Not to be left out of the enforcement trend, the FTC continued its focus on regulatory action, particularly against the pharmaceutical industry, despite being staffed with only two commissioners in 2017. Questcor Pharmaceuticals, now Mallinckrodt Ard Inc, paid $100 million to settle FTC charges alleging the company violated antitrust laws when it acquired the rights to develop Synacthen Depot, a competing drug that threatened Questcor’s U.S. monopoly over an infantile spasm drug. In addition to paying the fine, Questcor was ordered to license the drug to another company. In February, the FTC filed a complaint against Shire ViroPharma alleging the company repeatedly filed unsupported petitions with the U.S. Food and Drug Administration to delay the FDA’s approval of generic competitors against its branded drug, Vancocin. The litigation is notable because it is the first time the FTC has taken action against a drug manufacturer based solely on petitions to the FDA. ViroPharma filed a motion to dismiss in June, yet the matter is still pending with the court as of this writing. The FTC also filed a federal court action in the Northern District of California against Watson Laboratories and Allergan challenging as an unlawful “pay-for-delay” agreement a May 2012 settlement of patent litigation related to the branded drug Lidoderm. However, the FTC’s case has been stayed pending resolution of Watson and Allergan’s October 2016 lawsuit in the Eastern District of Pennsylvania seeking a declaratory judgment that the FTC lacks statutory authority to challenge the Lidoderm settlement in federal court or, at minimum, lacks statutory authority to pursue a disgorgement remedy against Watson and Allergan. (The authors’ firm represented Watson Laboratories in securing severance of antitrust claims brought by the FTC relating to the pharmaceutical products Lidoderm and Opana ER.)

Criminal Enforcement

No matter the year or administration, price-fixing remains illegal under U.S. antitrust law. In May, Bumble Bee and one of its top executives pleaded guilty to price fixing in shelf-stable tuna fish, with the company agreeing to pay $25 million in fines. In August, two e-commerce companies, Zaappaaz and Custom Wristbands, as well as key executives for each company, pleaded guilty to conspiring to fix prices for customized promotional products sold online to customers in the United States. The companies will pay a total of $2.3 million in fines. The DOJ also uncovered several large price-fixing conspiracies this year. Eight companies and ten individuals were indicted for conspiracy to fix prices for electrolytic capacitors sold in the United States and abroad. Five ocean shipping companies pleaded guilty to involvement in a conspiracy to fix prices, allocate customers and rig bids. The companies have paid over $255 million in fines. Four individuals also pleaded guilty; seven more have been indicted but remain fugitives.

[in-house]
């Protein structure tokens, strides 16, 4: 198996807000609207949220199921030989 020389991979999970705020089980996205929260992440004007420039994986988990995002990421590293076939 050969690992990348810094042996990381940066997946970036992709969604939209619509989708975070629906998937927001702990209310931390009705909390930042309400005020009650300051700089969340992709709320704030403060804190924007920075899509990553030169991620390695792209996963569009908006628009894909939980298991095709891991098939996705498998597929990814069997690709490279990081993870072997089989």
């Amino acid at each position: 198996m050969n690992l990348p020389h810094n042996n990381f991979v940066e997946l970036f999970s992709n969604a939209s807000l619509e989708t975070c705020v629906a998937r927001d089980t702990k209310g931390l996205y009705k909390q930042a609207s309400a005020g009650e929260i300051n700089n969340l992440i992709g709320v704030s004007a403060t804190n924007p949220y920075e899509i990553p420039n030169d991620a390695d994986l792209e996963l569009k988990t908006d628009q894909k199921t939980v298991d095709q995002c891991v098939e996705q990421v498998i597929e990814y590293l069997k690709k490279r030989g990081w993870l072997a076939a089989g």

Global Antitrust Development

Global antitrust development and international policy cooperation continued in 2017. Chile, Thailand and the Philippines all introduced pre-closing, and in some instances, post-closing, merger filing obligations. Argentina and other jurisdictions have new merger control legislation pending. Several jurisdictions, including Germany, lowered their filing thresholds presumably to target the digital and pharmaceutical industries. CADE in Brazil, COFECE in Mexico and the EU Commission have continued aggressive enforcement policies in 2017, and continue to work cooperatively with each other and U.S. antitrust enforcement authorities. In May, over 500 delegates from more than 80 jurisdictions attended the sixteenth annual conference of the International Competition Network (ICN). At this conference, the ICN adopted Recommended Practices on cartel fines, merger notification and merger review and also provided a framework for analyzing exclusionary unilateral conduct. These Recommended Practices are the ICN’s most influential work product and are used by agencies around the world as benchmarks.


Whether due to risk-taking by companies in light of the administration change, or the more active administration itself, 2017 was characterized by heavier antitrust enforcement than predicted. It remains to be seen whether the level of activity will continue in 2018.

Shepard Goldfein and Karen Hoffman Lent are partners at Skadden, Arps, Slate, Meagher & Flom. Jessica Schneider, a law clerk at the firm, assisted in the preparation of this column.